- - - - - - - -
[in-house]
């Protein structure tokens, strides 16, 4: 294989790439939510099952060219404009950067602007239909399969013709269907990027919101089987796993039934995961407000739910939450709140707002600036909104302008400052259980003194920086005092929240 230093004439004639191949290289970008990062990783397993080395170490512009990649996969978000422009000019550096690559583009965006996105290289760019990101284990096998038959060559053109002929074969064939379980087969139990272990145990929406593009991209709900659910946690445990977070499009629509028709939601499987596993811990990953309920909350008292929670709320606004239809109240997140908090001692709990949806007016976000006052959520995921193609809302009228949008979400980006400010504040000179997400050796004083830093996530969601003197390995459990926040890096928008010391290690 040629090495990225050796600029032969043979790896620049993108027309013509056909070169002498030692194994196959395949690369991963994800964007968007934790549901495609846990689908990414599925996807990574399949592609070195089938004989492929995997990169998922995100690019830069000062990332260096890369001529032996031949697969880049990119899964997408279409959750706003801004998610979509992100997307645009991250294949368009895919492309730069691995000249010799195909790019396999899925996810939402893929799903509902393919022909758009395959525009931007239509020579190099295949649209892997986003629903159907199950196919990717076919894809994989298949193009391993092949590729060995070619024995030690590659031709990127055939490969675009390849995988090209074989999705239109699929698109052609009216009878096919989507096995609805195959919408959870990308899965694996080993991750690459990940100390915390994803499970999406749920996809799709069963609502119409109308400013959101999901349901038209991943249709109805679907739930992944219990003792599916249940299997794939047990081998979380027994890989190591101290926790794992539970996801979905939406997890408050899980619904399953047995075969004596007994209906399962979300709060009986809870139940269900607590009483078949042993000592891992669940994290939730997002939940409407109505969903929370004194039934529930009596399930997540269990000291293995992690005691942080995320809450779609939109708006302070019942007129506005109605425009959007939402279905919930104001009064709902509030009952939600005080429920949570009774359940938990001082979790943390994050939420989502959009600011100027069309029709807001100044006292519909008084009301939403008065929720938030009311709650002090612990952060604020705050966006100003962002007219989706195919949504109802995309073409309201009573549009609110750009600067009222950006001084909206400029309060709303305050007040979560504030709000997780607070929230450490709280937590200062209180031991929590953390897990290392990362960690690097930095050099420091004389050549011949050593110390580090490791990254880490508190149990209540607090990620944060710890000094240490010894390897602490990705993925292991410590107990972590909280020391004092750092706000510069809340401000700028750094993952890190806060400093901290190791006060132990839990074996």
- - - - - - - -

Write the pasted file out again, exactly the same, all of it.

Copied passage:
[in-house]
């Protein structure tokens, strides 16, 4: 294989790439939510099952060219404009950067602007239909399969013709269907990027919101089987796993039934995961407000739910939450709140707002600036909104302008400052259980003194920086005092929240 230093004439004639191949290289970008990062990783397993080395170490512009990649996969978000422009000019550096690559583009965006996105290289760019990101284990096998038959060559053109002929074969064939379980087969139990272990145990929406593009991209709900659910946690445990977070499009629509028709939601499987596993811990990953309920909350008292929670709320606004239809109240997140908090001692709990949806007016976000006052959520995921193609809302009228949008979400980006400010504040000179997400050796004083830093996530969601003197390995459990926040890096928008010391290690 040629090495990225050796600029032969043979790896620049993108027309013509056909070169002498030692194994196959395949690369991963994800964007968007934790549901495609846990689908990414599925996807990574399949592609070195089938004989492929995997990169998922995100690019830069000062990332260096890369001529032996031949697969880049990119899964997408279409959750706003801004998610979509992100997307645009991250294949368009895919492309730069691995000249010799195909790019396999899925996810939402893929799903509902393919022909758009395959525009931007239509020579190099295949649209892997986003629903159907199950196919990717076919894809994989298949193009391993092949590729060995070619024995030690590659031709990127055939490969675009390849995988090209074989999705239109699929698109052609009216009878096919989507096995609805195959919408959870990308899965694996080993991750690459990940100390915390994803499970999406749920996809799709069963609502119409109308400013959101999901349901038209991943249709109805679907739930992944219990003792599916249940299997794939047990081998979380027994890989190591101290926790794992539970996801979905939406997890408050899980619904399953047995075969004596007994209906399962979300709060009986809870139940269900607590009483078949042993000592891992669940994290939730997002939940409407109505969903929370004194039934529930009596399930997540269990000291293995992690005691942080995320809450779609939109708006302070019942007129506005109605425009959007939402279905919930104001009064709902509030009952939600005080429920949570009774359940938990001082979790943390994050939420989502959009600011100027069309029709807001100044006292519909008084009301939403008065929720938030009311709650002090612990952060604020705050966006100003962002007219989706195919949504109802995309073409309201009573549009609110750009600067009222950006001084909206400029309060709303305050007040979560504030709000997780607070929230450490709280937590200062209180031991929590953390897990290392990362960690690097930095050099420091004389050549011949050593110390580090490791990254880490508190149990209540607090990620944060710890000094240490010894390897602490990705993925292991410590107990972590909280020391004092750092706000510069809340401000700028750094993952890190806060400093901290190791006060132990839990074996």